A vulnerability is considered a weakness that could be used in some manner to compromise the confidentiality, integrity, or availability of an information system. In a vulnerability assessment, your objective is to create a simple inventory of discovered vulnerabilities within the target environment. This concept of a target environment is extremely important. You must be sure to stay within the scope of your client’s target network and required objectives. Creeping outside the scope of an assessment can cause an interruption of service, a breach of trust with your client, or legal action against you and your employer.
In most cases, an automated tool, such as the ones in the Vulnerability Analysis and Web Applications categories of the Kali Tools site and Kali desktop Applications menu, is used to discover live systems in a target environment, identify listening services, and enumerate them to discover as much information as possible such as the server software, version, platform, and so on.
This information is then checked for known signatures of potential issues or vulnerabilities. These signatures are made up of data point combinations that are intended to represent known issues. Multiple data points are used, because the more data points you use, the more accurate the identification. A very large number of potential data points exist, including but not limited to:
- Operating System Version: It is not uncommon for software to be vulnerable on one operating system version but not on another. Because of this, the scanner will attempt to determine, as accurately as possible, what operating system version is hosting the targeted application.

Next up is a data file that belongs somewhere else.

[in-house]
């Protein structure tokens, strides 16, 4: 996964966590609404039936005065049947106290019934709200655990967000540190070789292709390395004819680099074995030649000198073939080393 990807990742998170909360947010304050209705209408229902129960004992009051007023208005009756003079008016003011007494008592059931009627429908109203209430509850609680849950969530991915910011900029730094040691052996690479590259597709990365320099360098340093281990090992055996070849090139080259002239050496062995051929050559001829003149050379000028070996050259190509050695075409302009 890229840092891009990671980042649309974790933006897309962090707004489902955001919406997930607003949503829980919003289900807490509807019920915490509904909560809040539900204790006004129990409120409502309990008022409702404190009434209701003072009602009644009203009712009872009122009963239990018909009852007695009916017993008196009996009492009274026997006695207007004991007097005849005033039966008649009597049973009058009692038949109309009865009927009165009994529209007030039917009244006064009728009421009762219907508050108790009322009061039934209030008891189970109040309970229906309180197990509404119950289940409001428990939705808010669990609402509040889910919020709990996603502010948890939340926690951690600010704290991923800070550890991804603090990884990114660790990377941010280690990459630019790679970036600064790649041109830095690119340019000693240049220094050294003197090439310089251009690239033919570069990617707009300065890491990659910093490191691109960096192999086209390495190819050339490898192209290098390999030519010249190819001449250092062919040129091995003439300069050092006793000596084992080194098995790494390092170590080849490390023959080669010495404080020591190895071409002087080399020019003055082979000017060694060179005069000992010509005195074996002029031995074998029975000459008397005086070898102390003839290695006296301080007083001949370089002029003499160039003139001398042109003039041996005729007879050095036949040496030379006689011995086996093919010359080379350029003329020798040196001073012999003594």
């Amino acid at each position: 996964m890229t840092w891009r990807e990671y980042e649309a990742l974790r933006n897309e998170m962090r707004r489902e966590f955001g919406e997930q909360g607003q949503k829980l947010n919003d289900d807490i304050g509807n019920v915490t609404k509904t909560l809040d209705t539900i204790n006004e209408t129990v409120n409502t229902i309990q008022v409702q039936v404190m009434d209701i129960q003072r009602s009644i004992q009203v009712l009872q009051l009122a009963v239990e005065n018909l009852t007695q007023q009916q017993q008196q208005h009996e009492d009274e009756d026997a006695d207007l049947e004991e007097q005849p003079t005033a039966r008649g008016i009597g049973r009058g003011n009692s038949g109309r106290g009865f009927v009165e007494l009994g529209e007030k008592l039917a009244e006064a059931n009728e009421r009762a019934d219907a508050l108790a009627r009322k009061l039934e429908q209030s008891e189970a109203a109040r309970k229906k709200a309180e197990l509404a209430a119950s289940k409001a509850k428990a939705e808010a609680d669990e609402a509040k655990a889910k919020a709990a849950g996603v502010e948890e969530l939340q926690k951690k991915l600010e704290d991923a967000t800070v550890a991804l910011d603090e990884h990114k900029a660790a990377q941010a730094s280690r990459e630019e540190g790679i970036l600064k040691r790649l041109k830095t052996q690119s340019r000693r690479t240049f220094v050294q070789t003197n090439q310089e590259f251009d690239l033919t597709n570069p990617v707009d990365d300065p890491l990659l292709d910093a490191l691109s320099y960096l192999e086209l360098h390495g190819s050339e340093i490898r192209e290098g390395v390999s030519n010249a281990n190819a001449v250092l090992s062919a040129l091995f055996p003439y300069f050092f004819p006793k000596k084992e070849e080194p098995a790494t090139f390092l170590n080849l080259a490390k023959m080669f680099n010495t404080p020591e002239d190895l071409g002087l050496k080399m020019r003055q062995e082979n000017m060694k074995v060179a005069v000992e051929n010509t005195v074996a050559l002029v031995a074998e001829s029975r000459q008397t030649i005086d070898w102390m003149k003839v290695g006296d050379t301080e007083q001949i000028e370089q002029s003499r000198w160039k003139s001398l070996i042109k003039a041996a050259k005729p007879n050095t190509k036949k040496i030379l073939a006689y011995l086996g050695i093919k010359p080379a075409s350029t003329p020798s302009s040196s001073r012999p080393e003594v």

- Patch Level: Many times, patches for an operating system will be released that do not increase the version information, but still change the way a vulnerability will respond, or even eliminate the vulnerability entirely.
- Processor Architecture: Many software applications are available for multiple processor architectures such as Intel x86, Intel x64, multiple versions of ARM, UltraSPARC, and so on. In some cases, a vulnerability will only exist on a specific architecture, so knowing this bit of information can be critical for an accurate signature.
- Software Version: The version of the targeted software is one of the basic items that needs to be captured to identify a vulnerability.
These, and many other data points, will be used to make up a signature as part of a vulnerability scan. As expected, the more data points that match, the more accurate the signature will be. When dealing with signature matches, you can have a few different potential results:
- True Positive: The signature is matched and it captures a true vulnerability. These results are the ones you will need to follow up on and correct, as these are the items that malicious individuals can take advantage of to hurt your organization (or your client’s).
- False Positive: The signature is matched; however the detected issue is not a true vulnerability. In an assessment, these are often considered noise and can be quite frustrating. You never want to dismiss a true positive as a false positive without more extensive validation.
- True Negative: The signature is not matched and there is no vulnerability. This is the ideal scenario, verifying that a vulnerability does not exist on a target.
- False Negative: The signature is not matched but there is an existing vulnerability. As bad as a false positive is, a false negative is much worse. In this case, a problem exists but the scanner did not detect it, so you have no indication of its existence.
As you can imagine, the accuracy of the signatures is extremely important for accurate results. The more data that are provided, the greater the chance there is to have accurate results from an automated signature-based scan, which is why authenticated scans are often so popular.